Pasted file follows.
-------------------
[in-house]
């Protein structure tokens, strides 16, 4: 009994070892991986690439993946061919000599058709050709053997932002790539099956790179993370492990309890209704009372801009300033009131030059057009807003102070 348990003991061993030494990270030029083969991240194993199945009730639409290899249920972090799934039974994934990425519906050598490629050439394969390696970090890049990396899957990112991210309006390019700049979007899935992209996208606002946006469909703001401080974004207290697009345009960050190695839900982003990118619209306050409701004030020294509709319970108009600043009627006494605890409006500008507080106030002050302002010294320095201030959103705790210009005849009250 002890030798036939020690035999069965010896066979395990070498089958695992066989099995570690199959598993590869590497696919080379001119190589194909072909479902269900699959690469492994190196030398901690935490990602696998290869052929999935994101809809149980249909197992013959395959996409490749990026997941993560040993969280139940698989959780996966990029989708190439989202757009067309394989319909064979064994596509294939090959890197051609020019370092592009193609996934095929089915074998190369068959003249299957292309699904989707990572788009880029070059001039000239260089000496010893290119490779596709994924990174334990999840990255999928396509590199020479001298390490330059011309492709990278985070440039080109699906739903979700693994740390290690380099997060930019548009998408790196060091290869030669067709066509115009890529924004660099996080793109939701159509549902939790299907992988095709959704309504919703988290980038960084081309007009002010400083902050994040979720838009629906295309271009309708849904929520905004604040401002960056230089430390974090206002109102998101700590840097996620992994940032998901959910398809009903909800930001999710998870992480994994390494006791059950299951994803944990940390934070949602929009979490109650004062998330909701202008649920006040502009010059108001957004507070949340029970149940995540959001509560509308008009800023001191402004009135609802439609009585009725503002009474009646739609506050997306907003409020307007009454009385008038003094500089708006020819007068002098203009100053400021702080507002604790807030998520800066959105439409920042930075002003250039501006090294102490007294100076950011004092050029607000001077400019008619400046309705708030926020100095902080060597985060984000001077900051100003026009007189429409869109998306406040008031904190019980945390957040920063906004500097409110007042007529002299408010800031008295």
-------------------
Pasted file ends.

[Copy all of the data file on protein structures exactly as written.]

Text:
[in-house]
């Protein structure tokens, strides 16, 4: 009994070892991986690439993946061919000599058709050709053997932002790539099956790179993370492990309890209704009372801009300033009131030059057009807003102070 348990003991061993030494990270030029083969991240194993199945009730639409290899249920972090799934039974994934990425519906050598490629050439394969390696970090890049990396899957990112991210309006390019700049979007899935992209996208606002946006469909703001401080974004207290697009345009960050190695839900982003990118619209306050409701004030020294509709319970108009600043009627006494605890409006500008507080106030002050302002010294320095201030959103705790210009005849009250 002890030798036939020690035999069965010896066979395990070498089958695992066989099995570690199959598993590869590497696919080379001119190589194909072909479902269900699959690469492994190196030398901690935490990602696998290869052929999935994101809809149980249909197992013959395959996409490749990026997941993560040993969280139940698989959780996966990029989708190439989202757009067309394989319909064979064994596509294939090959890197051609020019370092592009193609996934095929089915074998190369068959003249299957292309699904989707990572788009880029070059001039000239260089000496010893290119490779596709994924990174334990999840990255999928396509590199020479001298390490330059011309492709990278985070440039080109699906739903979700693994740390290690380099997060930019548009998408790196060091290869030669067709066509115009890529924004660099996080793109939701159509549902939790299907992988095709959704309504919703988290980038960084081309007009002010400083902050994040979720838009629906295309271009309708849904929520905004604040401002960056230089430390974090206002109102998101700590840097996620992994940032998901959910398809009903909800930001999710998870992480994994390494006791059950299951994803944990940390934070949602929009979490109650004062998330909701202008649920006040502009010059108001957004507070949340029970149940995540959001509560509308008009800023001191402004009135609802439609009585009725503002009474009646739609506050997306907003409020307007009454009385008038003094500089708006020819007068002098203009100053400021702080507002604790807030998520800066959105439409920042930075002003250039501006090294102490007294100076950011004092050029607000001077400019008619400046309705708030926020100095902080060597985060984000001077900051100003026009007189429409869109998306406040008031904190019980945390957040920063906004500097409110007042007529002299408010800031008295």